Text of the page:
Human-automation collaboration in dynamic mission planning: a challenge requiring an ecological approach.
Linegang-MP; Stoner-HA; Patterson-MJ; Seppelt-BD; Hoffman-JD; Crittendon-ZB; Lee-JD
Proceedings of the Human Factors and Ergonomics Society 50th Annual Meeting, October 16-20, 2006, San Francisco, California. Santa Monica, CA: Human Factors and Ergonomics Society, 2006 Oct; 50(23):2482-2486
The US Navy is funding the development of advanced automation systems to plan and execute unmanned vehicles missions, pushing towards a higher level of autonomy for automated planning systems. With effective systems, the human could play a role of mission manager and automation systems could perform mission planning and execution tasks with limited human involvement. Evaluations of the automation systems currently under development are identifying critical conflicts between human operator expectations and automated planning results. This paper presents a model of this human-automation interaction system and summarizes the resulting system design effort. This model provides a theory explaining the source of conflict between human and automation, and predicts that an ecological approach to display design would reduce that conflict. Based on that prediction, the paper describes initial results of an ecological approach to system analysis and design, intended to improve human-automation interaction for these types of advanced automation systems.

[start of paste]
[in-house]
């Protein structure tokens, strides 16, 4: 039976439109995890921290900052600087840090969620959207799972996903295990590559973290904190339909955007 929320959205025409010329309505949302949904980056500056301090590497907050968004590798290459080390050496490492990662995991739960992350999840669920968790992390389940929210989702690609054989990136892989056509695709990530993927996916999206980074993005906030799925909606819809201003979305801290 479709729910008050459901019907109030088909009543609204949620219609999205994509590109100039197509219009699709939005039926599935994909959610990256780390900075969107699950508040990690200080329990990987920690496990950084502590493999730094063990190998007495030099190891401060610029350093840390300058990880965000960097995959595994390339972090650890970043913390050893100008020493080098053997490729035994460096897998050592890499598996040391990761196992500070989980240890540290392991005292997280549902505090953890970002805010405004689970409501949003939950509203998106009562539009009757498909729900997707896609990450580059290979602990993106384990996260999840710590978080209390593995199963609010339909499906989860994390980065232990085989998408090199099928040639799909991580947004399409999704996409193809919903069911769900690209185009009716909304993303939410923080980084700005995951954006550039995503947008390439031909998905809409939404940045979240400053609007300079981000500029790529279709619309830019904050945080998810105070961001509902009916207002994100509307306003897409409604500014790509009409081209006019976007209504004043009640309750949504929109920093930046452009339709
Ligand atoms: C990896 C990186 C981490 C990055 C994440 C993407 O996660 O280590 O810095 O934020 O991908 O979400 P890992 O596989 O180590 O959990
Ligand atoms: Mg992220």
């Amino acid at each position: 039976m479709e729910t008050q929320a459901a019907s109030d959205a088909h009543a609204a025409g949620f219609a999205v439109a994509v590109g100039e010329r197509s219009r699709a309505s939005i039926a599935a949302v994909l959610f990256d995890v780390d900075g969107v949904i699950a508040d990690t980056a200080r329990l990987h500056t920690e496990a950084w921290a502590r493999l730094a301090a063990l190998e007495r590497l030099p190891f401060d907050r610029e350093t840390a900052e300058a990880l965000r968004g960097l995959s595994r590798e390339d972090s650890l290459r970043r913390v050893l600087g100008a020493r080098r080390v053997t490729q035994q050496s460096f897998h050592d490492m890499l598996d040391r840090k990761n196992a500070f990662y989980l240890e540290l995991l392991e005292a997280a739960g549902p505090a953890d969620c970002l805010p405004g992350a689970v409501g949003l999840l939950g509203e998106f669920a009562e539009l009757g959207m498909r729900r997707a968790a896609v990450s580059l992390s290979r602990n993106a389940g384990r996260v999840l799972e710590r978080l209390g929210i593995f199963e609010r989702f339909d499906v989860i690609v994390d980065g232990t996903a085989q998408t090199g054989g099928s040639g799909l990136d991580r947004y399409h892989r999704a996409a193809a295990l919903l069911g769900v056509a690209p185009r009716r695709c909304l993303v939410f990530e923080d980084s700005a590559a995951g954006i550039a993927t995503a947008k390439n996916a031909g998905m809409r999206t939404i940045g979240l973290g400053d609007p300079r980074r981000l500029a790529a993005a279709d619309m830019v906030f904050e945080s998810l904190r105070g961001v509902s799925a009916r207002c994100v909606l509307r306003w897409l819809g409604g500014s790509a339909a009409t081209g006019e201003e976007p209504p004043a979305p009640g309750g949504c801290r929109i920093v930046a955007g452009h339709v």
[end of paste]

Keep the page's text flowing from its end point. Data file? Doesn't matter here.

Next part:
Automation; Military-personnel; Humans; Men; Women; Models; Ecological-systems
Proceedings of the Human Factors and Ergonomics Society 50th Annual Meeting, October 16-20, 2006, San Francisco, California
University of Iowa